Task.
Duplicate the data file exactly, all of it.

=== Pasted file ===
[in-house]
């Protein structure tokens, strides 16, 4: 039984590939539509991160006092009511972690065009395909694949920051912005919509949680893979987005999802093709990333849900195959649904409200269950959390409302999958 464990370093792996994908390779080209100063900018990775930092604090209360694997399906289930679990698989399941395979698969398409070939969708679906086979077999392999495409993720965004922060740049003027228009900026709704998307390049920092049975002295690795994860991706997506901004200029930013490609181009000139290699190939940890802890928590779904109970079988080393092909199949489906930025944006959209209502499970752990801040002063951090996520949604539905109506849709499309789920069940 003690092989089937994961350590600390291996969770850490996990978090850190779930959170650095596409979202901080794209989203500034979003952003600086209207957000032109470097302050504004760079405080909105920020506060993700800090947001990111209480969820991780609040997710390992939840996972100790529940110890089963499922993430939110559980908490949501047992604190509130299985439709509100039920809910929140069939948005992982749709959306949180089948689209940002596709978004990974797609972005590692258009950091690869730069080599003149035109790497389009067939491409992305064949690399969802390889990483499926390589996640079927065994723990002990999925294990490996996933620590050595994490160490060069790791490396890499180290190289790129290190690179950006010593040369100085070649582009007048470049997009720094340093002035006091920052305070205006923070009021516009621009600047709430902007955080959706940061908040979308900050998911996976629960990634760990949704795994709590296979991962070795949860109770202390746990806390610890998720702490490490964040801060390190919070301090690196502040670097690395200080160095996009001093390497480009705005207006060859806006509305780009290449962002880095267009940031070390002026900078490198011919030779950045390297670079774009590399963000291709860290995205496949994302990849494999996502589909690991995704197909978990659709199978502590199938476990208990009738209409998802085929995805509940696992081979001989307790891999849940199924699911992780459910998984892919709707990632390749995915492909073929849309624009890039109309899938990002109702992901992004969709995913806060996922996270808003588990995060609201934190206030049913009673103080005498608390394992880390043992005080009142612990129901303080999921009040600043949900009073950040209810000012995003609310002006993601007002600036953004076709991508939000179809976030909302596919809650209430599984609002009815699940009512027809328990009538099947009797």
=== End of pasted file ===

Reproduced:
[in-house]
């Protein structure tokens, strides 16, 4: 039984590939539509991160006092009511972690065009395909694949920051912005919509949680893979987005999802093709990333849900195959649904409200269950959390409302999958 464990370093792996994908390779080209100063900018990775930092604090209360694997399906289930679990698989399941395979698969398409070939969708679906086979077999392999495409993720965004922060740049003027228009900026709704998307390049920092049975002295690795994860991706997506901004200029930013490609181009000139290699190939940890802890928590779904109970079988080393092909199949489906930025944006959209209502499970752990801040002063951090996520949604539905109506849709499309789920069940 003690092989089937994961350590600390291996969770850490996990978090850190779930959170650095596409979202901080794209989203500034979003952003600086209207957000032109470097302050504004760079405080909105920020506060993700800090947001990111209480969820991780609040997710390992939840996972100790529940110890089963499922993430939110559980908490949501047992604190509130299985439709509100039920809910929140069939948005992982749709959306949180089948689209940002596709978004990974797609972005590692258009950091690869730069080599003149035109790497389009067939491409992305064949690399969802390889990483499926390589996640079927065994723990002990999925294990490996996933620590050595994490160490060069790791490396890499180290190289790129290190690179950006010593040369100085070649582009007048470049997009720094340093002035006091920052305070205006923070009021516009621009600047709430902007955080959706940061908040979308900050998911996976629960990634760990949704795994709590296979991962070795949860109770202390746990806390610890998720702490490490964040801060390190919070301090690196502040670097690395200080160095996009001093390497480009705005207006060859806006509305780009290449962002880095267009940031070390002026900078490198011919030779950045390297670079774009590399963000291709860290995205496949994302990849494999996502589909690991995704197909978990659709199978502590199938476990208990009738209409998802085929995805509940696992081979001989307790891999849940199924699911992780459910998984892919709707990632390749995915492909073929849309624009890039109309899938990002109702992901992004969709995913806060996922996270808003588990995060609201934190206030049913009673103080005498608390394992880390043992005080009142612990129901303080999921009040600043949900009073950040209810000012995003609310002006993601007002600036953004076709991508939000179809976030909302596919809650209430599984609002009815699940009512027809328990009538099947009797």